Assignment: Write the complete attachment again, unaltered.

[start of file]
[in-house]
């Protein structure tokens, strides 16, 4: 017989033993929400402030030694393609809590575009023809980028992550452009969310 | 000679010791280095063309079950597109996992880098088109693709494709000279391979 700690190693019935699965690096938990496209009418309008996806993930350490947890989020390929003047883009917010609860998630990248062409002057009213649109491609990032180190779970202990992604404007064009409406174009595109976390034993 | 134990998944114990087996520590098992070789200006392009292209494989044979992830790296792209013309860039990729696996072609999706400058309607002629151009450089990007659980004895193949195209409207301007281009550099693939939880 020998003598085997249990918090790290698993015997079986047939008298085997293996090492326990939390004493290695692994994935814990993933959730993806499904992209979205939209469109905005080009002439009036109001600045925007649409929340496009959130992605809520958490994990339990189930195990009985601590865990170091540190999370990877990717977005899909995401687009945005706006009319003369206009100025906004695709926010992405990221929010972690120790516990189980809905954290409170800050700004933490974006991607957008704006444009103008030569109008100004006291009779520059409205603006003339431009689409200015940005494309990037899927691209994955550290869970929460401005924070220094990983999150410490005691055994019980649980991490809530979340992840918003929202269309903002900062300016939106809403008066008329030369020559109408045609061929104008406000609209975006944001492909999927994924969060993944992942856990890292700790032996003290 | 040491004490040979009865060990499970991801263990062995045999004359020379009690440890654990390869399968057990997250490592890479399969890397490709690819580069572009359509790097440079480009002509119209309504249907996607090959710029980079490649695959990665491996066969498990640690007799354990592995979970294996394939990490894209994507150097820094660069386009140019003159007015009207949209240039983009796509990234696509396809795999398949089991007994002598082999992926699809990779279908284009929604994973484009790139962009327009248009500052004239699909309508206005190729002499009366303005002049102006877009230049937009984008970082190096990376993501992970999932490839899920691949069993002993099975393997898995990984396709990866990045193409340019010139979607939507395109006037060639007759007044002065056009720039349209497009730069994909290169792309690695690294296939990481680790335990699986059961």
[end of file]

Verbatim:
[in-house]
């Protein structure tokens, strides 16, 4: 017989033993929400402030030694393609809590575009023809980028992550452009969310 | 000679010791280095063309079950597109996992880098088109693709494709000279391979 700690190693019935699965690096938990496209009418309008996806993930350490947890989020390929003047883009917010609860998630990248062409002057009213649109491609990032180190779970202990992604404007064009409406174009595109976390034993 | 134990998944114990087996520590098992070789200006392009292209494989044979992830790296792209013309860039990729696996072609999706400058309607002629151009450089990007659980004895193949195209409207301007281009550099693939939880 020998003598085997249990918090790290698993015997079986047939008298085997293996090492326990939390004493290695692994994935814990993933959730993806499904992209979205939209469109905005080009002439009036109001600045925007649409929340496009959130992605809520958490994990339990189930195990009985601590865990170091540190999370990877990717977005899909995401687009945005706006009319003369206009100025906004695709926010992405990221929010972690120790516990189980809905954290409170800050700004933490974006991607957008704006444009103008030569109008100004006291009779520059409205603006003339431009689409200015940005494309990037899927691209994955550290869970929460401005924070220094990983999150410490005691055994019980649980991490809530979340992840918003929202269309903002900062300016939106809403008066008329030369020559109408045609061929104008406000609209975006944001492909999927994924969060993944992942856990890292700790032996003290 | 040491004490040979009865060990499970991801263990062995045999004359020379009690440890654990390869399968057990997250490592890479399969890397490709690819580069572009359509790097440079480009002509119209309504249907996607090959710029980079490649695959990665491996066969498990640690007799354990592995979970294996394939990490894209994507150097820094660069386009140019003159007015009207949209240039983009796509990234696509396809795999398949089991007994002598082999992926699809990779279908284009929604994973484009790139962009327009248009500052004239699909309508206005190729002499009366303005002049102006877009230049937009984008970082190096990376993501992970999932490839899920691949069993002993099975393997898995990984396709990866990045193409340019010139979607939507395109006037060639007759007044002065056009720039349209497009730069994909290169792309690695690294296939990481680790335990699986059961």